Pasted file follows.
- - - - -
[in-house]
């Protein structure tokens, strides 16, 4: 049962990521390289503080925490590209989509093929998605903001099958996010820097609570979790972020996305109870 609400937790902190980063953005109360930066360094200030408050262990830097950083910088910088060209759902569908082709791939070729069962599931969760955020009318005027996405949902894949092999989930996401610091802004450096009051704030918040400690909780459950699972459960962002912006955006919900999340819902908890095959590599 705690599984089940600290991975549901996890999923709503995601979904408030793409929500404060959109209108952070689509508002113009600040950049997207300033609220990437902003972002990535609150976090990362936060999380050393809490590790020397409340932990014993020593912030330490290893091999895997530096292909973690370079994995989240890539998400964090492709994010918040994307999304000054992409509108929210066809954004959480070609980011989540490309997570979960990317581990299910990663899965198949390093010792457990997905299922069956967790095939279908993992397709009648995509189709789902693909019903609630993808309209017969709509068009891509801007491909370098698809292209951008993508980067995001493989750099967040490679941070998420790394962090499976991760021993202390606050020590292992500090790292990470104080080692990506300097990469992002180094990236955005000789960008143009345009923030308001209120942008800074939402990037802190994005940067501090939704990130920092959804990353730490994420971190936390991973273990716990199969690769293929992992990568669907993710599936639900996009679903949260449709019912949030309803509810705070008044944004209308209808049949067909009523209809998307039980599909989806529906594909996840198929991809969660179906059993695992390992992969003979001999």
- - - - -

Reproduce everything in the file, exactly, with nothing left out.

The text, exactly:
[in-house]
């Protein structure tokens, strides 16, 4: 049962990521390289503080925490590209989509093929998605903001099958996010820097609570979790972020996305109870 609400937790902190980063953005109360930066360094200030408050262990830097950083910088910088060209759902569908082709791939070729069962599931969760955020009318005027996405949902894949092999989930996401610091802004450096009051704030918040400690909780459950699972459960962002912006955006919900999340819902908890095959590599 705690599984089940600290991975549901996890999923709503995601979904408030793409929500404060959109209108952070689509508002113009600040950049997207300033609220990437902003972002990535609150976090990362936060999380050393809490590790020397409340932990014993020593912030330490290893091999895997530096292909973690370079994995989240890539998400964090492709994010918040994307999304000054992409509108929210066809954004959480070609980011989540490309997570979960990317581990299910990663899965198949390093010792457990997905299922069956967790095939279908993992397709009648995509189709789902693909019903609630993808309209017969709509068009891509801007491909370098698809292209951008993508980067995001493989750099967040490679941070998420790394962090499976991760021993202390606050020590292992500090790292990470104080080692990506300097990469992002180094990236955005000789960008143009345009923030308001209120942008800074939402990037802190994005940067501090939704990130920092959804990353730490994420971190936390991973273990716990199969690769293929992992990568669907993710599936639900996009679903949260449709019912949030309803509810705070008044944004209308209808049949067909009523209809998307039980599909989806529906594909996840198929991809969660179906059993695992390992992969003979001999």